The original builder of modern in-line muzzle loaders tells his tale.
by Irven F. Palmer, Jr
I recently visited the local Cabelas’s store in Lacey, Washington near where I live and saw several hot new products in muzzle loading technology, including several new in-line muzzle loaders. Reading various sporting firearms magazines, I also have noted a few articles about modern examples of muzzle loading firearms that are so common now in sporting goods shops all over the country. Given this popularity, I thought readers might like to know the history behind the development of the first modern looking in-line type of muzzle loading rifle.
I have been a muzzle loading shooter and hunter for over 50 years. I became interested in muzzle loading for hunting and competitive shooting way back in 1950. My older brother Howard and I used to shoot several different model percussion cap firearms, both of pistol and rifle types. He participated in some Civil War reenactments sponsored by the Multnomah Muzzle- Loading Rifle Club of Oregon. It was great fun to watch all those muzzle loading firearms and cannons in action with all that black powder smoke drifting across the battle field.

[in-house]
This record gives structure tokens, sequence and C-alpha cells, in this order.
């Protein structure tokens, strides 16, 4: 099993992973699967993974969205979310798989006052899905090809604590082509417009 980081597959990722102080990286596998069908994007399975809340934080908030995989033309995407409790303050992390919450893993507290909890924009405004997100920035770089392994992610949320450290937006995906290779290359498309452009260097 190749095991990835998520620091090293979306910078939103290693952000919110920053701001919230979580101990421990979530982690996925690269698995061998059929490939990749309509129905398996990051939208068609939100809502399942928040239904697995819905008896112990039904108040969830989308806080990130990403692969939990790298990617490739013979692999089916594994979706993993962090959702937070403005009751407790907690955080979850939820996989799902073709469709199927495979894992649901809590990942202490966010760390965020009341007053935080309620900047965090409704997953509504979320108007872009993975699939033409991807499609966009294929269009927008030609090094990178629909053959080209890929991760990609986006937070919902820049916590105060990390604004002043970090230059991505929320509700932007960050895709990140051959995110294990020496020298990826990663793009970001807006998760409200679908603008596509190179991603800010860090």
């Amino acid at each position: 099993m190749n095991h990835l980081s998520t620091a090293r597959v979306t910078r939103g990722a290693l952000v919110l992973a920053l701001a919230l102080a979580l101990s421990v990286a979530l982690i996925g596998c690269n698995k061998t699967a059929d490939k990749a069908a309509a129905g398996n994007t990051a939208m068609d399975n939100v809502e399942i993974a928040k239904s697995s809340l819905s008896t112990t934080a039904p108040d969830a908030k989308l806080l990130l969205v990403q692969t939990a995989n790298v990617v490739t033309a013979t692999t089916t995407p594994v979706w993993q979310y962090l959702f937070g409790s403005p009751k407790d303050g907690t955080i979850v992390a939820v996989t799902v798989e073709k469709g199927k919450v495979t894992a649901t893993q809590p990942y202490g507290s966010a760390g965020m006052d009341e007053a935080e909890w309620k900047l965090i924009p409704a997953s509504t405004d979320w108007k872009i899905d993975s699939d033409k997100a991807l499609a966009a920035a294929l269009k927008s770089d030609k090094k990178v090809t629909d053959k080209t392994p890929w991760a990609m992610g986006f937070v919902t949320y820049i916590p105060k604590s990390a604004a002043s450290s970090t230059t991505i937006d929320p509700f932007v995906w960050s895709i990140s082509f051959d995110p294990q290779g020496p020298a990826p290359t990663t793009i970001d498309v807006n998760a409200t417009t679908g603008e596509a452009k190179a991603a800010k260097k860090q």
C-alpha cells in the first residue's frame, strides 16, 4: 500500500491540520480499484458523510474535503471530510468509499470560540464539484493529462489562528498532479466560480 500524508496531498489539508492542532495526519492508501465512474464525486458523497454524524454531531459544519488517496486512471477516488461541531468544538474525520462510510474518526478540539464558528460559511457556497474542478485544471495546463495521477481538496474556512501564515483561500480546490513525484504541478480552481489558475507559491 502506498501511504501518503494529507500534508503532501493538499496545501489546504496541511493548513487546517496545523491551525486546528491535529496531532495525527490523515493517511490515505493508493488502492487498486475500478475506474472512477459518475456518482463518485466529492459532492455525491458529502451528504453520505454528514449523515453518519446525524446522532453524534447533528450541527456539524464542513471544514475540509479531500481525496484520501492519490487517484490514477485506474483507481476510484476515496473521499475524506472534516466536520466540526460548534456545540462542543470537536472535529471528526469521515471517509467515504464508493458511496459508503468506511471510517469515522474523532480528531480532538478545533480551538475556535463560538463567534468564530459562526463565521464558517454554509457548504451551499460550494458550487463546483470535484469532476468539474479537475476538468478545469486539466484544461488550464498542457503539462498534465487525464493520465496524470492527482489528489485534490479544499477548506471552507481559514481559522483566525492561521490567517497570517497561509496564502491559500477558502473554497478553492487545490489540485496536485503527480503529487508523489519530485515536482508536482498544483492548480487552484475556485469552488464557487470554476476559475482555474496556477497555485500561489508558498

Our home was in Thurston County near Olympia, Washington at the time. Howard, our younger brothers and I had built a 100 yard firing range complete with a nice bench rest where we would shoot all different types of rifles including the various muzzle loading types. Firing those muzzle loading rifles hundreds of times using an excellent bench rest never produced a hundred yard group less than about four or five inches. That got me thinking. Was it the long arc eccentric hammer drop, or perhaps the crude open sights that produced those large groups?
Read more in our October 2013 issue. Back issues are available.
Don’t miss a single issue. Subscribe now or renew your subscription.